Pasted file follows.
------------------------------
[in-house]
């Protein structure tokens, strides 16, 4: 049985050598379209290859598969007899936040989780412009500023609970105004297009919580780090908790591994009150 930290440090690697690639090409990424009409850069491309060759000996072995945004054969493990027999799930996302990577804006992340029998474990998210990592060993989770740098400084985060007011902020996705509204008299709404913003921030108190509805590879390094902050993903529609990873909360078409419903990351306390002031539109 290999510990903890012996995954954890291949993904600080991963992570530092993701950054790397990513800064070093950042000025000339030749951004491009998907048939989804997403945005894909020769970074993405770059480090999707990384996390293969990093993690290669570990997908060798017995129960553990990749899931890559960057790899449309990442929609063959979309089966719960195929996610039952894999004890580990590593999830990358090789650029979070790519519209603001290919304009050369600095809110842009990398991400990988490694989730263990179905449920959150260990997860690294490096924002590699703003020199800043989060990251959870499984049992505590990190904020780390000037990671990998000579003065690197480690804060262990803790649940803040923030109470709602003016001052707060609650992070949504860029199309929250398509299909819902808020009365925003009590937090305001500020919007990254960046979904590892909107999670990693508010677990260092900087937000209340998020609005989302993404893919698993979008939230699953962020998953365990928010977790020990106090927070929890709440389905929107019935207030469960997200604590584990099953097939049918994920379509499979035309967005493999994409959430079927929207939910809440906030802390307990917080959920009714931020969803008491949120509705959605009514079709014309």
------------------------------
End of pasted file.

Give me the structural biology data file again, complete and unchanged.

[in-house]
């Protein structure tokens, strides 16, 4: 049985050598379209290859598969007899936040989780412009500023609970105004297009919580780090908790591994009150 930290440090690697690639090409990424009409850069491309060759000996072995945004054969493990027999799930996302990577804006992340029998474990998210990592060993989770740098400084985060007011902020996705509204008299709404913003921030108190509805590879390094902050993903529609990873909360078409419903990351306390002031539109 290999510990903890012996995954954890291949993904600080991963992570530092993701950054790397990513800064070093950042000025000339030749951004491009998907048939989804997403945005894909020769970074993405770059480090999707990384996390293969990093993690290669570990997908060798017995129960553990990749899931890559960057790899449309990442929609063959979309089966719960195929996610039952894999004890580990590593999830990358090789650029979070790519519209603001290919304009050369600095809110842009990398991400990988490694989730263990179905449920959150260990997860690294490096924002590699703003020199800043989060990251959870499984049992505590990190904020780390000037990671990998000579003065690197480690804060262990803790649940803040923030109470709602003016001052707060609650992070949504860029199309929250398509299909819902808020009365925003009590937090305001500020919007990254960046979904590892909107999670990693508010677990260092900087937000209340998020609005989302993404893919698993979008939230699953962020998953365990928010977790020990106090927070929890709440389905929107019935207030469960997200604590584990099953097939049918994920379509499979035309967005493999994409959430079927929207939910809440906030802390307990917080959920009714931020969803008491949120509705959605009514079709014309």